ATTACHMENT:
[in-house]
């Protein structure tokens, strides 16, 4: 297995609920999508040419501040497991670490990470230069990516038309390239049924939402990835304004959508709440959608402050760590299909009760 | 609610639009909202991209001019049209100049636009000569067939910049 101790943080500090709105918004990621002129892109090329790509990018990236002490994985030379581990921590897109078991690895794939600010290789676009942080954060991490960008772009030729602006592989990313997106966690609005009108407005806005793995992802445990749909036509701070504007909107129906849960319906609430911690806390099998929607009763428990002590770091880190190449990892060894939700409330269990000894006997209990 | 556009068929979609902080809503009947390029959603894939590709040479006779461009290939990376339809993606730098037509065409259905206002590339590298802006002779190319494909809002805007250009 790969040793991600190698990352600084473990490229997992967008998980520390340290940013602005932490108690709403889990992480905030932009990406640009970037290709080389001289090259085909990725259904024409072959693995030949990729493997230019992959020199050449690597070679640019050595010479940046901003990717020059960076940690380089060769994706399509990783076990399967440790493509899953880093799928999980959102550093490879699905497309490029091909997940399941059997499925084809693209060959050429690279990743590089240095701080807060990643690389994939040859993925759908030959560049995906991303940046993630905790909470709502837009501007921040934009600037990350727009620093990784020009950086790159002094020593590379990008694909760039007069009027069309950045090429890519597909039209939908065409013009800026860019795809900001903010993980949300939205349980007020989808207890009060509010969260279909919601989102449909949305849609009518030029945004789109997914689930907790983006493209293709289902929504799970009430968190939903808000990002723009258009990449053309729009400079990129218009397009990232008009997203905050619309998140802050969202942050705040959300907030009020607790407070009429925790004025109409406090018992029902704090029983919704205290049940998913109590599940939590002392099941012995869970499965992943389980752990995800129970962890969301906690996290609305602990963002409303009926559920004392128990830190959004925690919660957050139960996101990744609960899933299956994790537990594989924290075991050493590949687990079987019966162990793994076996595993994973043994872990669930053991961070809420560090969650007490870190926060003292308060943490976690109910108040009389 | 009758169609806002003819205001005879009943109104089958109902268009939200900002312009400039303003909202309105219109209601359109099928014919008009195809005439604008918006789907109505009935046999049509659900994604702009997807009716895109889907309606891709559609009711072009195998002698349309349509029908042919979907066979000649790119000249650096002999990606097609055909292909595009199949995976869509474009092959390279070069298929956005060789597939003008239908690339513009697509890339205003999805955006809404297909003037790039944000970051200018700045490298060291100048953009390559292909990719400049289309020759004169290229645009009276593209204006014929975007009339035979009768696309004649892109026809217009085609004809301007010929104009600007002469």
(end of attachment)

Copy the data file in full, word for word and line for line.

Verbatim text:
[in-house]
């Protein structure tokens, strides 16, 4: 297995609920999508040419501040497991670490990470230069990516038309390239049924939402990835304004959508709440959608402050760590299909009760 | 609610639009909202991209001019049209100049636009000569067939910049 101790943080500090709105918004990621002129892109090329790509990018990236002490994985030379581990921590897109078991690895794939600010290789676009942080954060991490960008772009030729602006592989990313997106966690609005009108407005806005793995992802445990749909036509701070504007909107129906849960319906609430911690806390099998929607009763428990002590770091880190190449990892060894939700409330269990000894006997209990 | 556009068929979609902080809503009947390029959603894939590709040479006779461009290939990376339809993606730098037509065409259905206002590339590298802006002779190319494909809002805007250009 790969040793991600190698990352600084473990490229997992967008998980520390340290940013602005932490108690709403889990992480905030932009990406640009970037290709080389001289090259085909990725259904024409072959693995030949990729493997230019992959020199050449690597070679640019050595010479940046901003990717020059960076940690380089060769994706399509990783076990399967440790493509899953880093799928999980959102550093490879699905497309490029091909997940399941059997499925084809693209060959050429690279990743590089240095701080807060990643690389994939040859993925759908030959560049995906991303940046993630905790909470709502837009501007921040934009600037990350727009620093990784020009950086790159002094020593590379990008694909760039007069009027069309950045090429890519597909039209939908065409013009800026860019795809900001903010993980949300939205349980007020989808207890009060509010969260279909919601989102449909949305849609009518030029945004789109997914689930907790983006493209293709289902929504799970009430968190939903808000990002723009258009990449053309729009400079990129218009397009990232008009997203905050619309998140802050969202942050705040959300907030009020607790407070009429925790004025109409406090018992029902704090029983919704205290049940998913109590599940939590002392099941012995869970499965992943389980752990995800129970962890969301906690996290609305602990963002409303009926559920004392128990830190959004925690919660957050139960996101990744609960899933299956994790537990594989924290075991050493590949687990079987019966162990793994076996595993994973043994872990669930053991961070809420560090969650007490870190926060003292308060943490976690109910108040009389 | 009758169609806002003819205001005879009943109104089958109902268009939200900002312009400039303003909202309105219109209601359109099928014919008009195809005439604008918006789907109505009935046999049509659900994604702009997807009716895109889907309606891709559609009711072009195998002698349309349509029908042919979907066979000649790119000249650096002999990606097609055909292909595009199949995976869509474009092959390279070069298929956005060789597939003008239908690339513009697509890339205003999805955006809404297909003037790039944000970051200018700045490298060291100048953009390559292909990719400049289309020759004169290229645009009276593209204006014929975007009339035979009768696309004649892109026809217009085609004809301007010929104009600007002469």